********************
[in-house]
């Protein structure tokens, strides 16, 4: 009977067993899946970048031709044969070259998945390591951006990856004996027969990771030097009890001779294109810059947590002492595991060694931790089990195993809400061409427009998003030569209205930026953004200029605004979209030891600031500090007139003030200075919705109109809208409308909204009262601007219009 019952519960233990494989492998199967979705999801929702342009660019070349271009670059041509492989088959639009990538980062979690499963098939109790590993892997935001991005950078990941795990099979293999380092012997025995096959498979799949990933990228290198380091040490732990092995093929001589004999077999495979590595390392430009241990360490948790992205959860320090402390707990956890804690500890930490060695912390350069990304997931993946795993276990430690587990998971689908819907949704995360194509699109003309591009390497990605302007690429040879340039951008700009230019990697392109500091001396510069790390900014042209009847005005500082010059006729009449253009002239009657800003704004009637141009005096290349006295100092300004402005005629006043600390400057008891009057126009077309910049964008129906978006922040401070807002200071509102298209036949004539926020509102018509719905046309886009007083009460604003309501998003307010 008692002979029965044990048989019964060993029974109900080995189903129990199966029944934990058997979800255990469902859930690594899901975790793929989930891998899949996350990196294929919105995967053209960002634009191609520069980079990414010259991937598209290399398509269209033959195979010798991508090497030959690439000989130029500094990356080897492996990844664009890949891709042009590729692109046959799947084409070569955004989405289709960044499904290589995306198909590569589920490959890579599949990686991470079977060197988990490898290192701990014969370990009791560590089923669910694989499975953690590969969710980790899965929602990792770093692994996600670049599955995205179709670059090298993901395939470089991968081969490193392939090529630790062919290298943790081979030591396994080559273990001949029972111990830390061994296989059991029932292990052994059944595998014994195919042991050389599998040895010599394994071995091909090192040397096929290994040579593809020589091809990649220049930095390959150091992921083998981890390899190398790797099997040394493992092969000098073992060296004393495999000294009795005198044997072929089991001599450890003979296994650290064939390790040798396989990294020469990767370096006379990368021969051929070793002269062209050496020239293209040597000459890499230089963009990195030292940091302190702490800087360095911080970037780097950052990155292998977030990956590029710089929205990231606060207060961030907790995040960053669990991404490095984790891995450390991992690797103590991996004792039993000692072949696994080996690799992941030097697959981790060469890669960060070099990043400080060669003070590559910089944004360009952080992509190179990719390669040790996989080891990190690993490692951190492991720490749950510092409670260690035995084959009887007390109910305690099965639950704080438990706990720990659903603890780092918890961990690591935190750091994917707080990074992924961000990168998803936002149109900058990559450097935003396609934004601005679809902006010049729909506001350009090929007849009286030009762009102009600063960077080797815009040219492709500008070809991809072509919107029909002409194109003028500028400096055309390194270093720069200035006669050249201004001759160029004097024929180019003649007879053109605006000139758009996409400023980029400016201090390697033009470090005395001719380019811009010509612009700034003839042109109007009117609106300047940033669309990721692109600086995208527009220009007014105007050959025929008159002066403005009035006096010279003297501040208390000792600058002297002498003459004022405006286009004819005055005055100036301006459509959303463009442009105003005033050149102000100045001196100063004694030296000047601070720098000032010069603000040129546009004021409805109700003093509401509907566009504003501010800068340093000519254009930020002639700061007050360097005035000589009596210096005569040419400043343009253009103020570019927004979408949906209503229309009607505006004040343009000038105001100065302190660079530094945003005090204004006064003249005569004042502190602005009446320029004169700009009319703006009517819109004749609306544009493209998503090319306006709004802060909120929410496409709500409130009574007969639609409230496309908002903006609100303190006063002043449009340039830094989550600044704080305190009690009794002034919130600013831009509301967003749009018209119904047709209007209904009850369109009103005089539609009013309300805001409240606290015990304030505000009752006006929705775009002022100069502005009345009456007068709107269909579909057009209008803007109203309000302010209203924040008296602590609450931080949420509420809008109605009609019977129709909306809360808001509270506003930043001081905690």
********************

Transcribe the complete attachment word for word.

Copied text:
[in-house]
């Protein structure tokens, strides 16, 4: 009977067993899946970048031709044969070259998945390591951006990856004996027969990771030097009890001779294109810059947590002492595991060694931790089990195993809400061409427009998003030569209205930026953004200029605004979209030891600031500090007139003030200075919705109109809208409308909204009262601007219009 019952519960233990494989492998199967979705999801929702342009660019070349271009670059041509492989088959639009990538980062979690499963098939109790590993892997935001991005950078990941795990099979293999380092012997025995096959498979799949990933990228290198380091040490732990092995093929001589004999077999495979590595390392430009241990360490948790992205959860320090402390707990956890804690500890930490060695912390350069990304997931993946795993276990430690587990998971689908819907949704995360194509699109003309591009390497990605302007690429040879340039951008700009230019990697392109500091001396510069790390900014042209009847005005500082010059006729009449253009002239009657800003704004009637141009005096290349006295100092300004402005005629006043600390400057008891009057126009077309910049964008129906978006922040401070807002200071509102298209036949004539926020509102018509719905046309886009007083009460604003309501998003307010 008692002979029965044990048989019964060993029974109900080995189903129990199966029944934990058997979800255990469902859930690594899901975790793929989930891998899949996350990196294929919105995967053209960002634009191609520069980079990414010259991937598209290399398509269209033959195979010798991508090497030959690439000989130029500094990356080897492996990844664009890949891709042009590729692109046959799947084409070569955004989405289709960044499904290589995306198909590569589920490959890579599949990686991470079977060197988990490898290192701990014969370990009791560590089923669910694989499975953690590969969710980790899965929602990792770093692994996600670049599955995205179709670059090298993901395939470089991968081969490193392939090529630790062919290298943790081979030591396994080559273990001949029972111990830390061994296989059991029932292990052994059944595998014994195919042991050389599998040895010599394994071995091909090192040397096929290994040579593809020589091809990649220049930095390959150091992921083998981890390899190398790797099997040394493992092969000098073992060296004393495999000294009795005198044997072929089991001599450890003979296994650290064939390790040798396989990294020469990767370096006379990368021969051929070793002269062209050496020239293209040597000459890499230089963009990195030292940091302190702490800087360095911080970037780097950052990155292998977030990956590029710089929205990231606060207060961030907790995040960053669990991404490095984790891995450390991992690797103590991996004792039993000692072949696994080996690799992941030097697959981790060469890669960060070099990043400080060669003070590559910089944004360009952080992509190179990719390669040790996989080891990190690993490692951190492991720490749950510092409670260690035995084959009887007390109910305690099965639950704080438990706990720990659903603890780092918890961990690591935190750091994917707080990074992924961000990168998803936002149109900058990559450097935003396609934004601005679809902006010049729909506001350009090929007849009286030009762009102009600063960077080797815009040219492709500008070809991809072509919107029909002409194109003028500028400096055309390194270093720069200035006669050249201004001759160029004097024929180019003649007879053109605006000139758009996409400023980029400016201090390697033009470090005395001719380019811009010509612009700034003839042109109007009117609106300047940033669309990721692109600086995208527009220009007014105007050959025929008159002066403005009035006096010279003297501040208390000792600058002297002498003459004022405006286009004819005055005055100036301006459509959303463009442009105003005033050149102000100045001196100063004694030296000047601070720098000032010069603000040129546009004021409805109700003093509401509907566009504003501010800068340093000519254009930020002639700061007050360097005035000589009596210096005569040419400043343009253009103020570019927004979408949906209503229309009607505006004040343009000038105001100065302190660079530094945003005090204004006064003249005569004042502190602005009446320029004169700009009319703006009517819109004749609306544009493209998503090319306006709004802060909120929410496409709500409130009574007969639609409230496309908002903006609100303190006063002043449009340039830094989550600044704080305190009690009794002034919130600013831009509301967003749009018209119904047709209007209904009850369109009103005089539609009013309300805001409240606290015990304030505000009752006006929705775009002022100069502005009345009456007068709107269909579909057009209008803007109203309000302010209203924040008296602590609450931080949420509420809008109605009609019977129709909306809360808001509270506003930043001081905690």